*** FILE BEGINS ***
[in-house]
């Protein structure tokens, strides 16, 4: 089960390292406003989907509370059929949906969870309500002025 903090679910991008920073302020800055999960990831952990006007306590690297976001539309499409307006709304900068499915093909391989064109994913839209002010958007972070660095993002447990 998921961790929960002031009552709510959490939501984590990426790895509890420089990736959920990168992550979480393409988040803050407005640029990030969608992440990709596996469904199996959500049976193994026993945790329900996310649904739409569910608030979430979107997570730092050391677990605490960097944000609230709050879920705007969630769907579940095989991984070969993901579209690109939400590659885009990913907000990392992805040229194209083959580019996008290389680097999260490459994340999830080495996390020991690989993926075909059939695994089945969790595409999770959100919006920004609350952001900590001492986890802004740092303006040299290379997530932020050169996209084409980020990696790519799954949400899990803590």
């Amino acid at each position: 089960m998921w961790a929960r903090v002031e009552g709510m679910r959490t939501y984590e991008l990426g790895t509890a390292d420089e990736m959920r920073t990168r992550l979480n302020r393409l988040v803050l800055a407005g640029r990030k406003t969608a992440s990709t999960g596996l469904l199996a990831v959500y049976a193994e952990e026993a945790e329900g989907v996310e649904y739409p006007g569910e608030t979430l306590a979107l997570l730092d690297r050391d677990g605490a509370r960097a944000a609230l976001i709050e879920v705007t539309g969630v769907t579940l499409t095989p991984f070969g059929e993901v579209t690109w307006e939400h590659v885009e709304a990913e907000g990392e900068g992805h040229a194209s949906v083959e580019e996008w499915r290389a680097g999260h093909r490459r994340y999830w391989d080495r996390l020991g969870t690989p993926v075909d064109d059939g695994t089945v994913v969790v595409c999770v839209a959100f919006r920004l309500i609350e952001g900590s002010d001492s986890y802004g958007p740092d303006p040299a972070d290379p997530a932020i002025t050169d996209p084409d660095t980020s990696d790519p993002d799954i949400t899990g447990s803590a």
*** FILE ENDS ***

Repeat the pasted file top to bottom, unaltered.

[in-house]
């Protein structure tokens, strides 16, 4: 089960390292406003989907509370059929949906969870309500002025 903090679910991008920073302020800055999960990831952990006007306590690297976001539309499409307006709304900068499915093909391989064109994913839209002010958007972070660095993002447990 998921961790929960002031009552709510959490939501984590990426790895509890420089990736959920990168992550979480393409988040803050407005640029990030969608992440990709596996469904199996959500049976193994026993945790329900996310649904739409569910608030979430979107997570730092050391677990605490960097944000609230709050879920705007969630769907579940095989991984070969993901579209690109939400590659885009990913907000990392992805040229194209083959580019996008290389680097999260490459994340999830080495996390020991690989993926075909059939695994089945969790595409999770959100919006920004609350952001900590001492986890802004740092303006040299290379997530932020050169996209084409980020990696790519799954949400899990803590």
């Amino acid at each position: 089960m998921w961790a929960r903090v002031e009552g709510m679910r959490t939501y984590e991008l990426g790895t509890a390292d420089e990736m959920r920073t990168r992550l979480n302020r393409l988040v803050l800055a407005g640029r990030k406003t969608a992440s990709t999960g596996l469904l199996a990831v959500y049976a193994e952990e026993a945790e329900g989907v996310e649904y739409p006007g569910e608030t979430l306590a979107l997570l730092d690297r050391d677990g605490a509370r960097a944000a609230l976001i709050e879920v705007t539309g969630v769907t579940l499409t095989p991984f070969g059929e993901v579209t690109w307006e939400h590659v885009e709304a990913e907000g990392e900068g992805h040229a194209s949906v083959e580019e996008w499915r290389a680097g999260h093909r490459r994340y999830w391989d080495r996390l020991g969870t690989p993926v075909d064109d059939g695994t089945v994913v969790v595409c999770v839209a959100f919006r920004l309500i609350e952001g900590s002010d001492s986890y802004g958007p740092d303006p040299a972070d290379p997530a932020i002025t050169d996209p084409d660095t980020s990696d790519p993002d799954i949400t899990g447990s803590a």